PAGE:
As FDA continues to inspect dietary supplement manufacturers under the new CGMP framework, it is clear that many manufacturers share similar deficiencies. Recent FDA warning letters show that many manufacturers are still struggling with structure function claims, the required pre- and post-production qualitative and quantitative testing requirements, and strong quality control units that have the necessary authority and resources needed to comport with CGMPs. (See, e.g., here, here, here, here, here, and here.) When coupled with recent administrative guidance suggesting FDA may resort to reprimanding non-complying firms under the Park Doctrine, which imposes strict criminal liability for non-compliance with CGMPs, it is imperative that dietary supplement firms understand the potential consequences arising from serious CGMP violations.
Indeed, last year FDA sent a letter to Senator Charles Grassley (R-IA) explaining its intention to reintroduce the possibility of imposing criminal charges for misdemeanor violations of the Federal Food, Drug and Cosmetic Act (“FFDCA”) under the Parks Doctrine. The Park Doctrine imposes strict liability, which means that the violating firm’s senior management need not have intent or knowledge of the violations to be found guilty. Therefore, given FDA’s publicly stated intention of imposing harsher punishments for CGMP non-compliance, are future violations similar to those recorded thus far likely to result in criminal sanctions under the Park Doctrine?
The Park Doctrine is derived from United States v. Park, 421 U.S. 628 (1975), a landmark case decided by the Supreme Court. In Parks, the president of Acme Markets, Inc., a large national food retailer, was convicted of violating sections of FFDCA for failing to sufficiently rectify unsanitary conditions at some of Acme’s warehouses, and for allowing adulterated food to be distributed in interstate commerce. The Court reasoned that “[t]he requirements of foresight and vigilance imposed on responsible corporate agents are beyond question demanding, and perhaps onerous, but they are no more stringent than the public has a right to expect of those who voluntarily assume positions of authority in business enterprises whose services and products affect the health and well-being of the public that supports them.” Parks, 421 U.S. at 672. A dietary supplement is considered adulterated if it is prepared, packed or held in conditions that do not comply with CGMPs, or if it contain poisonous or unsafe ingredients. 21 U.S.C.A. 342.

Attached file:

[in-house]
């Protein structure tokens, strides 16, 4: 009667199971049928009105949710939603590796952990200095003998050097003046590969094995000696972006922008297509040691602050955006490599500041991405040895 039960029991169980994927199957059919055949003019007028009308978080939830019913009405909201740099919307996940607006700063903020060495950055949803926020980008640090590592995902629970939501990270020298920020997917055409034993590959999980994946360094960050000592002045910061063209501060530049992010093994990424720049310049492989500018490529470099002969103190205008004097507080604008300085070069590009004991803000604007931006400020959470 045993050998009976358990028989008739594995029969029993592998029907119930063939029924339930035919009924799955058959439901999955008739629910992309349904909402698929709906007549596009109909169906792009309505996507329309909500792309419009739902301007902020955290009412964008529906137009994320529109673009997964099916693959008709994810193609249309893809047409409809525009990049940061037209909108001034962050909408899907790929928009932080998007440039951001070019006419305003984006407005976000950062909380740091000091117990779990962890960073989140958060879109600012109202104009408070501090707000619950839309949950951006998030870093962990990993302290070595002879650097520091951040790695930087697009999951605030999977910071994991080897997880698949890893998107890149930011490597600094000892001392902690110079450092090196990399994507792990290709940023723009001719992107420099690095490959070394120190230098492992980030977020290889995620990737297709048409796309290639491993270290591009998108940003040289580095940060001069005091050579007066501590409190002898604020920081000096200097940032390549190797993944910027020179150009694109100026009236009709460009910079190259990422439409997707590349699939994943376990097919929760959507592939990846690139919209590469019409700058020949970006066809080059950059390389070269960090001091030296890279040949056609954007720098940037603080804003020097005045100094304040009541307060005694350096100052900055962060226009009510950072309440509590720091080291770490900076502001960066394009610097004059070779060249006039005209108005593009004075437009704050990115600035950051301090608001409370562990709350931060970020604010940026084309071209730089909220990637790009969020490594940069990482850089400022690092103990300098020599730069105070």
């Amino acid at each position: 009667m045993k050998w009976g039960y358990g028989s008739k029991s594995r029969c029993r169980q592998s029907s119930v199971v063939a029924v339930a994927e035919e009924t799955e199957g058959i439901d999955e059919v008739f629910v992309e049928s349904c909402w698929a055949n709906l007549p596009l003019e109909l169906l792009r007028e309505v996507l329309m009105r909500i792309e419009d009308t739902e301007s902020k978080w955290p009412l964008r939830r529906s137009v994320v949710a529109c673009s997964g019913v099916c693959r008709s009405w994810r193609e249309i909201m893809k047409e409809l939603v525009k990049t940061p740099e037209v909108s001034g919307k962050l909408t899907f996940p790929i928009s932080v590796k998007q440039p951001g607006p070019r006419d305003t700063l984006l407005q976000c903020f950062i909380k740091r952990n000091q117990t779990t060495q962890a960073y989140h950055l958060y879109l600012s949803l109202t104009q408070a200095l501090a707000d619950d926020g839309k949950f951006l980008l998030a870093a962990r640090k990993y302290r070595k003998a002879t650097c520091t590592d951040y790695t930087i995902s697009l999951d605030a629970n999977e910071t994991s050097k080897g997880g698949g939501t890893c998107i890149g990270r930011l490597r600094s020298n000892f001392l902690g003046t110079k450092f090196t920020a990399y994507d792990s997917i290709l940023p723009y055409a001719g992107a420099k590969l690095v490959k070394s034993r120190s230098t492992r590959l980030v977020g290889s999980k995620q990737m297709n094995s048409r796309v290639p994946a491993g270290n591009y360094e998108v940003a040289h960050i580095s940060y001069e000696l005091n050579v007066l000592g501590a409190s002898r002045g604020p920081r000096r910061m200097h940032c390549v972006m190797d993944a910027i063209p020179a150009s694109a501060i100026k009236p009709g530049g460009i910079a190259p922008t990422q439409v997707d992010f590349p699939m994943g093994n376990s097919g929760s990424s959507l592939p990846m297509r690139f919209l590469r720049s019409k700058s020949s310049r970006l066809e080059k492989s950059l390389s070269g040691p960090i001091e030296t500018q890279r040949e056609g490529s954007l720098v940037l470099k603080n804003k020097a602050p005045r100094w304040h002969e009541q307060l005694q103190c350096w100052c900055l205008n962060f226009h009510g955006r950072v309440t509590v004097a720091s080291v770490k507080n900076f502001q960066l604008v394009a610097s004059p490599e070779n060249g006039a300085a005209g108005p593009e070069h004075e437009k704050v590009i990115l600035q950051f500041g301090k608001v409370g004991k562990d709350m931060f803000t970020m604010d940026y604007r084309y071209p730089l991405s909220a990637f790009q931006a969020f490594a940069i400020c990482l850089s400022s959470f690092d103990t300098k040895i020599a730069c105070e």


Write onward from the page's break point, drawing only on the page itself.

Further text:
While FDA has enumerated several “serious” violations of FFDCA during routine CGMP audits, the severity of the violations found do not necessarily pose a serious public health risk as seen in Parks. For example, FDA’s recent warning letter to Gaspari Nutrition cites several deficiencies in the company’s customer complaint recording procedures. While the absence of customer complaint recordation procedures may (substantially) delay the recall of an adulterated dietary supplement product that poses a public health risk, it is not aconduct that is necessarily an imminent public health risk.